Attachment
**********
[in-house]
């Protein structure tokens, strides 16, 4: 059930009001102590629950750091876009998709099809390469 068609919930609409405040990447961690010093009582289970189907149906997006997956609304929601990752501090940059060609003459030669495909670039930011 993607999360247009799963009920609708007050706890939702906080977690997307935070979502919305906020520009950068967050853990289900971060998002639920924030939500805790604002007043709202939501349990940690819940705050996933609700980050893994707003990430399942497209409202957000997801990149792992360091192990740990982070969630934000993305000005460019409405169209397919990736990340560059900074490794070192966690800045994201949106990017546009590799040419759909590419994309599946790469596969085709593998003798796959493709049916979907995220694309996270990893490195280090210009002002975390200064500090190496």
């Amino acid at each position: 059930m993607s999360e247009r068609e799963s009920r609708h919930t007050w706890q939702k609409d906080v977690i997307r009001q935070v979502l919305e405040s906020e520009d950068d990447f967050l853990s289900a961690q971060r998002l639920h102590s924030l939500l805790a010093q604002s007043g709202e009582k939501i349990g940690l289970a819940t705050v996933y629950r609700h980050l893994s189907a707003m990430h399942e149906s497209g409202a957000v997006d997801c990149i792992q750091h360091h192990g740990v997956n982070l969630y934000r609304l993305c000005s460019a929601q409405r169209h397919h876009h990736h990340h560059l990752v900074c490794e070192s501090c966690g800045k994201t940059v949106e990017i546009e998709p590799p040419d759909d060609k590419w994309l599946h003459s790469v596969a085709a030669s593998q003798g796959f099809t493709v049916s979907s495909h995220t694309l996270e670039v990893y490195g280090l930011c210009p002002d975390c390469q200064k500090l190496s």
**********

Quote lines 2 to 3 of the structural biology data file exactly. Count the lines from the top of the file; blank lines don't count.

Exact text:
């Protein structure tokens, strides 16, 4: 059930009001102590629950750091876009998709099809390469 068609919930609409405040990447961690010093009582289970189907149906997006997956609304929601990752501090940059060609003459030669495909670039930011 993607999360247009799963009920609708007050706890939702906080977690997307935070979502919305906020520009950068967050853990289900971060998002639920924030939500805790604002007043709202939501349990940690819940705050996933609700980050893994707003990430399942497209409202957000997801990149792992360091192990740990982070969630934000993305000005460019409405169209397919990736990340560059900074490794070192966690800045994201949106990017546009590799040419759909590419994309599946790469596969085709593998003798796959493709049916979907995220694309996270990893490195280090210009002002975390200064500090190496």
């Amino acid at each position: 059930m993607s999360e247009r068609e799963s009920r609708h919930t007050w706890q939702k609409d906080v977690i997307r009001q935070v979502l919305e405040s906020e520009d950068d990447f967050l853990s289900a961690q971060r998002l639920h102590s924030l939500l805790a010093q604002s007043g709202e009582k939501i349990g940690l289970a819940t705050v996933y629950r609700h980050l893994s189907a707003m990430h399942e149906s497209g409202a957000v997006d997801c990149i792992q750091h360091h192990g740990v997956n982070l969630y934000r609304l993305c000005s460019a929601q409405r169209h397919h876009h990736h990340h560059l990752v900074c490794e070192s501090c966690g800045k994201t940059v949106e990017i546009e998709p590799p040419d759909d060609k590419w994309l599946h003459s790469v596969a085709a030669s593998q003798g796959f099809t493709v049916s979907s495909h995220t694309l996270e670039v990893y490195g280090l930011c210009p002002d975390c390469q200064k500090l190496s």